Sunday 22nd March 2020
There’s no doubt bus and train companies are going to run out of cash pretty soon; it’ll vary depending on the strength of balance sheets and how much cash is available in bank accounts. For some small coach companies it’s probably already too late although many can now opt for the ‘business in deep freeze’ option with Rishi’s 80% wage deal but for others, large (including PLCs) and small, as explained in yesterday’s post, some semblance of ‘essential service’ has to be maintained and therein lies the problem – how to keep that going with virtually no revenue coming in. What little revenue there is will have dried up almost completely by next weekend as the ‘don’t travel’ message finally sinks in with everyone.
Reader warning: I’m about to use the ‘N’ word.
I’ve come round to thinking the only way forward is immediate part nationalisation of the bus and train industry.
We’re already almost there in the train sector with Network Rail, an expanding Operator of Last Resort and DfT exercising hands on control. We all know a Train Operating Company can’t even sneeze (into a hanky and bin it, of course) without DfT’s micromanaging permission.
The Government’s continued prevarication over the Williams Review means it’s now too late for whatever that recommended; companies running franchises are haemorrhaging cash and no doubt next week are going to be claiming the jolly old ‘force majeure’ clause to bring things to a head.
In the short term public ownership can be achieved by simply renegotiating the franchises into management contracts before setting up a British Rail run by senior career rail managers who can take back control as the management contracts expire in the medium term.
In the post apocalypse they’ll be able to take sensible decisions on what investment makes sense for the brave new railway world as I can’t see the £100 billion price tag HS2 going ahead in what will become known as the Great Depression of the 2020s.
On the buses the Government needs to take bail out shares in the PLCs rather like happened when it rescued the Royal Bank of Scotland and Lloyds Bank to keep them afloat in 2008 (that’ll also help with Go-Ahead and First’s rail involvement too). Non listed smaller bus companies like trentbarton, McGills, Safeguard, Ensign, Stephensons, Compass Travel, Midland Classic, West Coast Motors … it’s a long list … could opt to be bought out by Government on a fair value asset and (normal trading) goodwill basis or if they have strong balance sheets and plenty of cash, which they don’t mind altruistically spending on keeping their company ticking over for the next year, they could carry on ploughing an independent furrow, albeit in a barren transport land.
DB owned Arriva and Transdev could be offered a similar buy out for their British bus (and Arriva’s) and train interests.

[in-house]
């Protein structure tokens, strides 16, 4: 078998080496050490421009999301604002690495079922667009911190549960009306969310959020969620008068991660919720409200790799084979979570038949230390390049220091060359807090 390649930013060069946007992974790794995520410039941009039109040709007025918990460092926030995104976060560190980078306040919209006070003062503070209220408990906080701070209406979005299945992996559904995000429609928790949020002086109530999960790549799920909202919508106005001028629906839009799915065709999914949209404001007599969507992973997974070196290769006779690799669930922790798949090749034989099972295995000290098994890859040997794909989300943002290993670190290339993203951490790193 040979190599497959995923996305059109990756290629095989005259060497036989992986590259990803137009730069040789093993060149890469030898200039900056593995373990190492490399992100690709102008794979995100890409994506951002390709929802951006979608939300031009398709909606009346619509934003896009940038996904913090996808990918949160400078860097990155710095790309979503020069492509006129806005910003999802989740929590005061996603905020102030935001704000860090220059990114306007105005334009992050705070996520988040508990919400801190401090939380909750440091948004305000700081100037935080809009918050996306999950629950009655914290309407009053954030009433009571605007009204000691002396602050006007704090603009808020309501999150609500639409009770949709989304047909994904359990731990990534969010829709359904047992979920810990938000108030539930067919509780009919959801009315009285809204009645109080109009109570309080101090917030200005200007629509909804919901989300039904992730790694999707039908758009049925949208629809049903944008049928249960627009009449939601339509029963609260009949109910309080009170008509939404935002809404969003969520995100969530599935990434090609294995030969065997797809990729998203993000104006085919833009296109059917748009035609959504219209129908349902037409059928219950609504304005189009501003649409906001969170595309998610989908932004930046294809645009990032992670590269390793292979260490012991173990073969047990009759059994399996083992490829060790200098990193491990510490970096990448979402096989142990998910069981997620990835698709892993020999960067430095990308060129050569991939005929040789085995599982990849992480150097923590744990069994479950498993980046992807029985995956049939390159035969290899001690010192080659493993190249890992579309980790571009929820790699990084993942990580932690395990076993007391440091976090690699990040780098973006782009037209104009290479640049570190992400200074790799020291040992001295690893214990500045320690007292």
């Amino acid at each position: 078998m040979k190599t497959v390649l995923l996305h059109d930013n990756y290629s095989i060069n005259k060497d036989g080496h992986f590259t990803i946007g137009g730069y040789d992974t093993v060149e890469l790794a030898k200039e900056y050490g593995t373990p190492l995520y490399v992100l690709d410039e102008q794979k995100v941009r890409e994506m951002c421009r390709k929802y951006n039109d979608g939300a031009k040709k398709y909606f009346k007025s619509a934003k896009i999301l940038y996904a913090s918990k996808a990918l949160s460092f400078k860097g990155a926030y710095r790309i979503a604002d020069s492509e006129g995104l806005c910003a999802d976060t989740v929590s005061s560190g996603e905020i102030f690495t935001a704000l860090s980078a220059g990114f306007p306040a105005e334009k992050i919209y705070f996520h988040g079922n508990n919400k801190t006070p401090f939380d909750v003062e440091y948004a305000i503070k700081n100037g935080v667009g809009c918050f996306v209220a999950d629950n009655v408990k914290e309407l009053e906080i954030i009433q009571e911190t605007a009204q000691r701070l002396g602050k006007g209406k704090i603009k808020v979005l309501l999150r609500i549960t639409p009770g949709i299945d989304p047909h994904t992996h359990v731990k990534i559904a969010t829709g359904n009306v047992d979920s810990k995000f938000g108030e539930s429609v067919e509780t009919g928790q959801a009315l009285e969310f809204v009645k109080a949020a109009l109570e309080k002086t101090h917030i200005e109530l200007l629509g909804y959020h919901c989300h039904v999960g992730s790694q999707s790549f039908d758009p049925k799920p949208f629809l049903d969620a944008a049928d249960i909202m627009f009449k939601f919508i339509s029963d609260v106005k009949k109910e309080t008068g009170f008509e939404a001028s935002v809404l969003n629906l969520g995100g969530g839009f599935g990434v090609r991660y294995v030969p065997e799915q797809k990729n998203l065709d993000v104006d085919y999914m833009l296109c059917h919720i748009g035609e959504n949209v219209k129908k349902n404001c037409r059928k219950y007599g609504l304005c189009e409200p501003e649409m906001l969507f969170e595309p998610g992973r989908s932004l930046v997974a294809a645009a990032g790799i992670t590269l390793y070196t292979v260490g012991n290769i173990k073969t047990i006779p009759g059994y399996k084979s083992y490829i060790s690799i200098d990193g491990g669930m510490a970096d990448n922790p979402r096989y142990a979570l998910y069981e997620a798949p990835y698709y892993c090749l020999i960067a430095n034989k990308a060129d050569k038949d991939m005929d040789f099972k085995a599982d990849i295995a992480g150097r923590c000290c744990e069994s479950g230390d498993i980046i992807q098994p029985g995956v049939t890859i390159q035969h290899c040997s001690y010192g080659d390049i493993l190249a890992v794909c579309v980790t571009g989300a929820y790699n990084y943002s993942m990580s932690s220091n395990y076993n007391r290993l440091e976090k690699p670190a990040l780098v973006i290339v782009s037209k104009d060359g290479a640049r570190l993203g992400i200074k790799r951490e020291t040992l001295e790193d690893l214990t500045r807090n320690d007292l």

Right now bus franchising seems an even more inappropriate way to be running buses. You need fleet-of-foot decision making by people who understand buses in times of a fast changing crisis but evidence shows local authority led franchising means sluggish, almost comatose, non decision taking, witness the current trajectory of Transport for Cornwall pushing ahead with enhanced rural services for introduction next weekend (see a comment posted below yesterday’s post) or TfL enhancing back street bus route 404 in Coulsdon yesterday with a trebling of its vehicle commitment from a 1 PVR hourly service to a 3 PVR half-hourly route. Totally crazy timing.
In the great bus franchising and regulation debate over the last decade I’ve resolutely followed the line it’s not about ownership or regulation it’s about working together in partnership to tackle congestion. Because it has been; and was. But that was then; this is now. The world has changed. Bus companies will soon be on the brink of collapse. Congestion has disappeared completely. It is now all about ownership and survival.
This would be a short term plan; and as with trains, when we all tentatively begin to travel again once ‘Covid Is Done’, probably some time in 2021, the next step can be taken to merge the ownership of First, Go-Ahead, National Express, Rotala and Stagecoach to form a new National Bus Company (and Scottish Bus Group combined) run by seasoned and well experienced entrepreneurial bus managers on behalf of the Government’s shareholding and those remaining private shareholders still with a stake.
Gradually the Government’s stake could reduce, but I would like to see their involvement as minority shareholders continue. It will be the ultimate ‘public private partnership’ and a great basis to rebuild public transport fitting for a Country that hopefully by next year, having experienced the shock of unpreparedness for a pandemic experts had predicted would definitely hit us one day, will be serious about resolutely tackling climate change and the critical role buses and trains must play in breaking our habit of being wedded to car ownership and use.
I never thought I’d be promoting the idea of ‘nationalisation’ of our industry having seen how dynamic and innovative private enterprise has been over the last 34 years in the bus sector but ‘we are where we are’ (as they say) thanks to Covid-19. The National Bus Company was a fantastic business to work for with some brilliant directors and managers (some not so good, admittedly). It was only held back being forced to continually fund its commencing capital debt and being reliant on the Government’s annual capital investment policy diktats meaning not enough nor the right buses were always purchased when needed.
We can learn from that in NBC Mark 2 and most of all avoid that crucial mistake of doing away with much loved local liveries and identities; not that that seems important just at the moment, but just saying!
Right; back to some reading. Good luck everyone working hard to keep buses, coaches and trains running out there next week. It won’t be easy.